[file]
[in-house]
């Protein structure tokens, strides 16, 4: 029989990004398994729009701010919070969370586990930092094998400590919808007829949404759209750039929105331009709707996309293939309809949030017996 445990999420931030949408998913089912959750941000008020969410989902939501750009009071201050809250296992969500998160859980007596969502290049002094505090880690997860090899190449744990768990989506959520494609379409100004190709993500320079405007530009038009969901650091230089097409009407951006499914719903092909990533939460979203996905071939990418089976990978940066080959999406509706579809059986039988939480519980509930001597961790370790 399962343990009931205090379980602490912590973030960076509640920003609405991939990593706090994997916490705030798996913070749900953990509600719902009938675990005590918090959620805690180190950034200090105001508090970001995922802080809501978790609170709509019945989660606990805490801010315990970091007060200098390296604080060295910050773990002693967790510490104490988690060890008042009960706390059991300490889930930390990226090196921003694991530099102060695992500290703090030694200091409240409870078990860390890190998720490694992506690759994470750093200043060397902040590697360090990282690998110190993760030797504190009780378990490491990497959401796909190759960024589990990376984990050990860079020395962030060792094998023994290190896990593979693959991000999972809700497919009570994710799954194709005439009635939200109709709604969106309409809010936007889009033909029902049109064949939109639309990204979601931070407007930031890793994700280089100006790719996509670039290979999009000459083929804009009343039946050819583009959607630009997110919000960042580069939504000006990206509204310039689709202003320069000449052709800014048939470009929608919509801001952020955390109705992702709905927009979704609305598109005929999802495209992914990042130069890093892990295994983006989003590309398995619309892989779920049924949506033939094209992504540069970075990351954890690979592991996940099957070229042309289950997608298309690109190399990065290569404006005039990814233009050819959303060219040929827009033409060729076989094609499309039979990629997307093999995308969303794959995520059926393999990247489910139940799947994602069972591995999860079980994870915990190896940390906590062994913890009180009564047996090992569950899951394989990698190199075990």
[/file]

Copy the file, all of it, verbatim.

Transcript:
[in-house]
């Protein structure tokens, strides 16, 4: 029989990004398994729009701010919070969370586990930092094998400590919808007829949404759209750039929105331009709707996309293939309809949030017996 445990999420931030949408998913089912959750941000008020969410989902939501750009009071201050809250296992969500998160859980007596969502290049002094505090880690997860090899190449744990768990989506959520494609379409100004190709993500320079405007530009038009969901650091230089097409009407951006499914719903092909990533939460979203996905071939990418089976990978940066080959999406509706579809059986039988939480519980509930001597961790370790 399962343990009931205090379980602490912590973030960076509640920003609405991939990593706090994997916490705030798996913070749900953990509600719902009938675990005590918090959620805690180190950034200090105001508090970001995922802080809501978790609170709509019945989660606990805490801010315990970091007060200098390296604080060295910050773990002693967790510490104490988690060890008042009960706390059991300490889930930390990226090196921003694991530099102060695992500290703090030694200091409240409870078990860390890190998720490694992506690759994470750093200043060397902040590697360090990282690998110190993760030797504190009780378990490491990497959401796909190759960024589990990376984990050990860079020395962030060792094998023994290190896990593979693959991000999972809700497919009570994710799954194709005439009635939200109709709604969106309409809010936007889009033909029902049109064949939109639309990204979601931070407007930031890793994700280089100006790719996509670039290979999009000459083929804009009343039946050819583009959607630009997110919000960042580069939504000006990206509204310039689709202003320069000449052709800014048939470009929608919509801001952020955390109705992702709905927009979704609305598109005929999802495209992914990042130069890093892990295994983006989003590309398995619309892989779920049924949506033939094209992504540069970075990351954890690979592991996940099957070229042309289950997608298309690109190399990065290569404006005039990814233009050819959303060219040929827009033409060729076989094609499309039979990629997307093999995308969303794959995520059926393999990247489910139940799947994602069972591995999860079980994870915990190896940390906590062994913890009180009564047996090992569950899951394989990698190199075990």